This page is for the new MaxSonar plugin that replaced the original one in XTension 9.4.16. If you are looking for documentation for the original plugin it can be found here
The MaxSonar is a sonar rangefinder from Maxbotix with the unusual feature of an RS232 serial port making it easier to connect to a host computer rather than to a micro controller. It comes in many different configurations, ranges and accuracies. Even in a fully water proof enclosure with focusing horn.
Since they are slow speed serial they can be connected reliably over long twisted pair wires. Needing only 4 wires running back to the USB/Serial adaptor. This plugin also supports connecting them via Serial/Ethernet adaptors such as the Wiznet ethernet/Serial cards. See below for more info about the configuration options available in that case.
If connecting over a standard USB/Serial adaptor select that adaptor from the port popup after creating the new Interface. When using serial ports a separate interface will be needed for each max sonar that you wish to connect to.
For a serial connected device create a single Unit, assign it to the proper interface and make sure that the device type popup has “Distance” selected. The Address of the unit should be just the number 1 as only a single device can be connected over a single serial port. Make sure that the “Dimmable” checkbox is checked as well as the “Receive Only” and “Ignore Clicks” checkboxes.
By selecting “Remote TCP Connection” from the port popup you can make an outgoing connection to a Wiznet or other Serial/Ethernet card in Server mode. If you are using the Wiznet in server mode then you will need a separate interface for each one you wish to connect to. In the Wiznet Configurator set the serial port settings to 9600 baud, no parity, no flow control, 8 data bits and 1 stop bit. Also on the networking tab it is important to make sure it’s set for “Server” mode as this will then listen for incoming connections from XTension. You will need to configure your Wiznet card with a static IP address or a DHCP reservation in your router in order to make sure that it’s always available on the address that XTension knows about.
For an outgoing TCP connected device create a single unit, assign it to the proper interface and make sure that the device type popup has “Distance” selected. The Address of the unit should be just the number 1 as only a single device can be connected over a port this way. Make sure that the “Dimmable” checkbox is checked as well as the “Receive Only” and “Ignore Clicks” checkboxes.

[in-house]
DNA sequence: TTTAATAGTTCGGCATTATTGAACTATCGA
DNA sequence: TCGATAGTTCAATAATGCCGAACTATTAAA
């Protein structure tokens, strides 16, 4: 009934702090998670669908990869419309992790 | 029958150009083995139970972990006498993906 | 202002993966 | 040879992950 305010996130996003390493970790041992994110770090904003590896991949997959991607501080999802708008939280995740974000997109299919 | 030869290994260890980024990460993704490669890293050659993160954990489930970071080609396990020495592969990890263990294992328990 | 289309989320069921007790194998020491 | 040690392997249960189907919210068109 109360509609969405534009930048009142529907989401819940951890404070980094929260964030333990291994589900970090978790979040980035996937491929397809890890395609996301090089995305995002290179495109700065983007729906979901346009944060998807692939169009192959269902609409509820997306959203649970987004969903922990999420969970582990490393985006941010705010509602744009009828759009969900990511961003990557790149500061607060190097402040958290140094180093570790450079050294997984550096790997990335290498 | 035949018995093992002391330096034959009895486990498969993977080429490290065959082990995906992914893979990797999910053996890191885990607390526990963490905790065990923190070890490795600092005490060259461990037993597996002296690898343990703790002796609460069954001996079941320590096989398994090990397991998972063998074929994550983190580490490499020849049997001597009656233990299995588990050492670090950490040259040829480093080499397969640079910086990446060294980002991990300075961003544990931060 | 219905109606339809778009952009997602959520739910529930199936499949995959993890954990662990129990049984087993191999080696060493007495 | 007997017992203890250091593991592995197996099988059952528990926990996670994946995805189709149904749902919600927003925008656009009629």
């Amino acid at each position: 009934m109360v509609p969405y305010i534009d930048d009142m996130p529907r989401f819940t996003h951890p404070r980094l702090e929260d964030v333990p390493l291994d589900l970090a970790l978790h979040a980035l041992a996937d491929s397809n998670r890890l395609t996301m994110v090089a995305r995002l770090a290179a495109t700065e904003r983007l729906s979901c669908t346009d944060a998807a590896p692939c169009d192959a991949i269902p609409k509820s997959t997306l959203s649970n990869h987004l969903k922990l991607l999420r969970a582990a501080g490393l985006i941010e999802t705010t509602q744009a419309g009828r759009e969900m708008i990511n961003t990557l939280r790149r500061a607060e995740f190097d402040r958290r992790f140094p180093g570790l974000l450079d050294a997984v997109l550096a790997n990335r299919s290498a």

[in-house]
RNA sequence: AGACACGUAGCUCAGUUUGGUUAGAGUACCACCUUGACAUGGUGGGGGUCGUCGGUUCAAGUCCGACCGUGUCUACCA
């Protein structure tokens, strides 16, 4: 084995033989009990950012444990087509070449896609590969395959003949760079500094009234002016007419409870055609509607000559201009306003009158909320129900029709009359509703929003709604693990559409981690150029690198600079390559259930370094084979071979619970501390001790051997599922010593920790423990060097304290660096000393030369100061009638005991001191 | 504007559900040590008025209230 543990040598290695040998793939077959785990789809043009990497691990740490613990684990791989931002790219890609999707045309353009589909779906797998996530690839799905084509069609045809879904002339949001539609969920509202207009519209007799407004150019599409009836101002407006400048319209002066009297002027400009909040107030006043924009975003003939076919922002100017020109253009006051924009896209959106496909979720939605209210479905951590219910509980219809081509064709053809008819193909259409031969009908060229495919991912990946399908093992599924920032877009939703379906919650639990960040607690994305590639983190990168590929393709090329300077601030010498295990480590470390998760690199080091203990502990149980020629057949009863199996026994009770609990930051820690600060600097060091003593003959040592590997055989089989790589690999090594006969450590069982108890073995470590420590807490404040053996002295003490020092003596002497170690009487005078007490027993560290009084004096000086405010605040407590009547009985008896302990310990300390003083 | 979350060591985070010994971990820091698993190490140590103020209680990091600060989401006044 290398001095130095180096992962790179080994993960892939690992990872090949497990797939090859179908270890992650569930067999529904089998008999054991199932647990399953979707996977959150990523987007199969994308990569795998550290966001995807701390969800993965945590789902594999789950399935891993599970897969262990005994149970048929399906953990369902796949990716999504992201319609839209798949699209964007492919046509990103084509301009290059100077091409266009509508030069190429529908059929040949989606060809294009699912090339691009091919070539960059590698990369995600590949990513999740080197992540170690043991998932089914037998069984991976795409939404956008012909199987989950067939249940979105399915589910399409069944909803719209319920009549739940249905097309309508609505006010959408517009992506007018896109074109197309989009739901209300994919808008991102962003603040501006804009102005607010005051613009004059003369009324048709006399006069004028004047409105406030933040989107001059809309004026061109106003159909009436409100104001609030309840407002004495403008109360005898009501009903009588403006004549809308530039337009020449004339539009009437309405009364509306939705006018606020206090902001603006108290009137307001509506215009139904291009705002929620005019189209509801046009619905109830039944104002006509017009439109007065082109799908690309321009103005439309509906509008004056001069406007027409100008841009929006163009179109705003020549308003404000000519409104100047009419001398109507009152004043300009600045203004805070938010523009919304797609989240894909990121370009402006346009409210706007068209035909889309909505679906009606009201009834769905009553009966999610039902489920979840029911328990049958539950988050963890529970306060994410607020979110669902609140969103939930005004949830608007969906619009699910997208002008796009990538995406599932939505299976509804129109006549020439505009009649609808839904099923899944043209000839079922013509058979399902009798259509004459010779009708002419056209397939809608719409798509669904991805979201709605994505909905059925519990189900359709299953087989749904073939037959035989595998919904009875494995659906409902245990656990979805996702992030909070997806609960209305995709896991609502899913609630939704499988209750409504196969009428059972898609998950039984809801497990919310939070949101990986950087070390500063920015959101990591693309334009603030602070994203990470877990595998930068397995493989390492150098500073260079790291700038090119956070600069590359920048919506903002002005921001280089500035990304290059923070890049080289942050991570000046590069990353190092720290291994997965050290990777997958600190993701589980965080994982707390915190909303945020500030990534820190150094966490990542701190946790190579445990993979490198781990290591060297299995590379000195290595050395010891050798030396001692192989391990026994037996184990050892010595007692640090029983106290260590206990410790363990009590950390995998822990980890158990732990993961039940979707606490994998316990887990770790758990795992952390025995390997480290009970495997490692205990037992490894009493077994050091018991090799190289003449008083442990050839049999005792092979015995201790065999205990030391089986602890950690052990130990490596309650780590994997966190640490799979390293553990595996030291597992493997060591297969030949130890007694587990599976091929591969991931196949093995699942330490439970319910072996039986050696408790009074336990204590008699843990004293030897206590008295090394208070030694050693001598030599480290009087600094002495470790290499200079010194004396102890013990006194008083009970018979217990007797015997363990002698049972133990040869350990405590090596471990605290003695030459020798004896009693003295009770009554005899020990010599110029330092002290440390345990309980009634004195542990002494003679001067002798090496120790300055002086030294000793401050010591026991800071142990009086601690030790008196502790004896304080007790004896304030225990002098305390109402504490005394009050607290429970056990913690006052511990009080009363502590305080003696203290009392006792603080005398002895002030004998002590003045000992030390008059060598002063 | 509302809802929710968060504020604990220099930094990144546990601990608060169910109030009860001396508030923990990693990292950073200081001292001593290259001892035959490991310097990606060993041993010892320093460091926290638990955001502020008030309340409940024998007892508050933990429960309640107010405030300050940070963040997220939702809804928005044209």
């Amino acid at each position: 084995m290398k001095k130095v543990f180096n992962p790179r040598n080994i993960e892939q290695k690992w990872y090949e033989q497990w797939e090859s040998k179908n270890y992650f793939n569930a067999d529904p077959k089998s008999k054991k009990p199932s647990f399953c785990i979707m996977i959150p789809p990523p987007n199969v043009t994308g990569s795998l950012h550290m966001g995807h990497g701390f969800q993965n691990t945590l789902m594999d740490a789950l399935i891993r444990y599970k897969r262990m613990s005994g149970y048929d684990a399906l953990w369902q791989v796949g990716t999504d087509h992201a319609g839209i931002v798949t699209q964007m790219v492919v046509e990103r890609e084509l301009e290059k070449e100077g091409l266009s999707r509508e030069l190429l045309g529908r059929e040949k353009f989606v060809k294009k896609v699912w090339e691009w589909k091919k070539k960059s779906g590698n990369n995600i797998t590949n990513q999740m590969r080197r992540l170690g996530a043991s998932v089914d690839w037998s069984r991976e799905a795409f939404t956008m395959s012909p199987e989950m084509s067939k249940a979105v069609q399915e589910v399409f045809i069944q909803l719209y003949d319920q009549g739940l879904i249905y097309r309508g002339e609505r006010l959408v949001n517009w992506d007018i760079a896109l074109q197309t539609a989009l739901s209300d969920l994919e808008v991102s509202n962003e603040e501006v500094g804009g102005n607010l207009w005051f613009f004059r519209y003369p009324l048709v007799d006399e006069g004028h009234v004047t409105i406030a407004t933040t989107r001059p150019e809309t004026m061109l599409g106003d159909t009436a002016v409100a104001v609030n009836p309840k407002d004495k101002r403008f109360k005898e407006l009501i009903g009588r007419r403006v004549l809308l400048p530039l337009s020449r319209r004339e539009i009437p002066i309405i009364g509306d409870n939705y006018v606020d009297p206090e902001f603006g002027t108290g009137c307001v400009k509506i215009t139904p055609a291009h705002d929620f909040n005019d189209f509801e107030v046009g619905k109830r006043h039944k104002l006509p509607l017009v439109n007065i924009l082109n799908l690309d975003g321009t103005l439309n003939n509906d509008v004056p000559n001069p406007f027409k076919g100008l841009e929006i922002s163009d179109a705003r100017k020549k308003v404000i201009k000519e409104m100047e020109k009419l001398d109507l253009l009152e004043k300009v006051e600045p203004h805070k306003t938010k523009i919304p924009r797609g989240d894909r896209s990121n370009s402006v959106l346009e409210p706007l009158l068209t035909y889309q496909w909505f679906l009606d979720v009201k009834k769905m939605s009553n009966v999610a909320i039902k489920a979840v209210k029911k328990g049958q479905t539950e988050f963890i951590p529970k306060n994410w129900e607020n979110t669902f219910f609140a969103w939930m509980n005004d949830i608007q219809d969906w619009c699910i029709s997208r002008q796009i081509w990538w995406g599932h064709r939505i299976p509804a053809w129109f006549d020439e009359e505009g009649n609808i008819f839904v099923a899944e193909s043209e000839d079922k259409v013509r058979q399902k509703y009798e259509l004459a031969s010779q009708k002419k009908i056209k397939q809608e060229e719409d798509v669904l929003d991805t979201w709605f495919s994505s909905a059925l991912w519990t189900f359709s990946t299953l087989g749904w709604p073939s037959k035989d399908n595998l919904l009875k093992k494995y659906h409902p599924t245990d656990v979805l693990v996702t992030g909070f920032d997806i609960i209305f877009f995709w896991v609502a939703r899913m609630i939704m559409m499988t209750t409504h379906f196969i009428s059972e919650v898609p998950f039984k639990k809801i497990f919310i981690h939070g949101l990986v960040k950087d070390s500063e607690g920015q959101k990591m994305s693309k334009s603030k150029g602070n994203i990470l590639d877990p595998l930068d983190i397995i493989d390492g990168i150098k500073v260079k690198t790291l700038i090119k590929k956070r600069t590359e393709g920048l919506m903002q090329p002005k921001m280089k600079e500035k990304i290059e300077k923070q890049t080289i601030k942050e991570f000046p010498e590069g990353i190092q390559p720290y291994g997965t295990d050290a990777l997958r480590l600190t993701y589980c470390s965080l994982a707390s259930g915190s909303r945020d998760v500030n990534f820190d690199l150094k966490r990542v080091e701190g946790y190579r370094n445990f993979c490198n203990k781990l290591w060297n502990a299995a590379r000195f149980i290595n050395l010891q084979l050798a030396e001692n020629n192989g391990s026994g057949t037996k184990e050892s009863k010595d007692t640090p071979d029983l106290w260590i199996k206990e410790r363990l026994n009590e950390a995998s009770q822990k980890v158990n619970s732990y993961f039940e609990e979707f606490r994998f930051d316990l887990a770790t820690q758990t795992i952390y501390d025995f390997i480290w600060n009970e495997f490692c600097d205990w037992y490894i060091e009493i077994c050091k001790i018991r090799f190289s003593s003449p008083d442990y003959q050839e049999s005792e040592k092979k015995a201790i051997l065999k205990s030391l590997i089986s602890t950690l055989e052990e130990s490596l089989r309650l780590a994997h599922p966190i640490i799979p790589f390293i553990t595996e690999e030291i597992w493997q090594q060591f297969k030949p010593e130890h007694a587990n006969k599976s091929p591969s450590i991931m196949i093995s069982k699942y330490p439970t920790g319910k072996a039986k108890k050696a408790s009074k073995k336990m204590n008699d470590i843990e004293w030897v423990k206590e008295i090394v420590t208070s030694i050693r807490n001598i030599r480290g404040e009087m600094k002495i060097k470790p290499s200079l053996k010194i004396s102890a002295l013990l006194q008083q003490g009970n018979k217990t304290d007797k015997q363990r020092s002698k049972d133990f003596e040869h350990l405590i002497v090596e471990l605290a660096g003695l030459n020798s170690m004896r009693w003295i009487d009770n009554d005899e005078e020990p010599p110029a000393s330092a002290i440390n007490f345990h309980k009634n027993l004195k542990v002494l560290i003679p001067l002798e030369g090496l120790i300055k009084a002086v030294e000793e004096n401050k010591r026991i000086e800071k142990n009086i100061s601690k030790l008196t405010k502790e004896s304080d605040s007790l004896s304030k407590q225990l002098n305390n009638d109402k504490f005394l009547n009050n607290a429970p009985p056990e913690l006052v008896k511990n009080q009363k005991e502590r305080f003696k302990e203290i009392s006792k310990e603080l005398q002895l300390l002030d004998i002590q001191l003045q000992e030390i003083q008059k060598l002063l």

Lastly you can select the “Listen For Incoming TCP Connections” from the port popup and the plugin will start a server on the entered port. The Wiznet cards and most other TCP/Serial adaptors can also be run in client mode. Meaning they will make a connection to the pre-programmed server address. Use the above mentioned Wiznet Configurator to setup the serial port settings the same as in the Connect Via TCP example, but in this case set the networking options to connect as a Client. You will also have to enter the IP address of your XTension machine and the port that you are running your server on. Even though the popup says TCP Connections, you need to set the connection type in the Wiznet configuration to UDP.
When running a server, any reasonable number of max sonar devices can connect to the plugin. When a client first connects XTension will look up it’s MAC address and create a new Distance unit for you automatically and use the MAC address as the Address of the unit so that they will all be unique. In this way you can support multiple devices with a single interface instance.
The new plugin has more options for filtering than the older plugin had.
These options are identical to what they were in the older plugin. Since the value of the reading can jump around quite a bit it can be useful to do some initial filtering on it.
The Hysteresis Buffer Size is the number of readings that are held and averaged together before either sending the value on or passing it through to the next set of filters. Larger values will reduce jitter but also tend to make the values gently approach the new distance reading rather than jump from one to the other. Significant Change won’t send an update to the unit until the change from the last update is more than this amount.
The Glitch Filter won’t send an update until the last “Stable Count” readings were all within the “Stable Range” of each other. This is the best way to catch smaller movements but filter out the jittering that is common with such sensors. With the glitch filter active the value won’t change immediately when the distance to the object being sensed changes, but a few moments late when the readings have settled down and stopped moving then the new value will be sent through.
The Schmitt Trigger settings differ from the other filters in that you need to turn off the Dimmable checkbox in order to use this. You set an On Threshold and an Off Threshold. The unit will be on as long as the value is smaller than the On Threshold, but it will not turn off until it crosses the off threshold. This lets you measure the presence or absence of something while absorbing the noise and jittering that might occur in that middle space. This also takes care of one of the more common uses for these sensors without having to constantly process each reading inside XTension and execute a script saving CPU and log space. For more info on what exactly a Schmitt Trigger is and why it’s perfect for this sort of application see the Wikipedia Article
The original Max Sonar plugin was part of XTension as early as 2008. This new MaxSonar plugin replaced it in XTension 9.4.16 in Feb of 2019.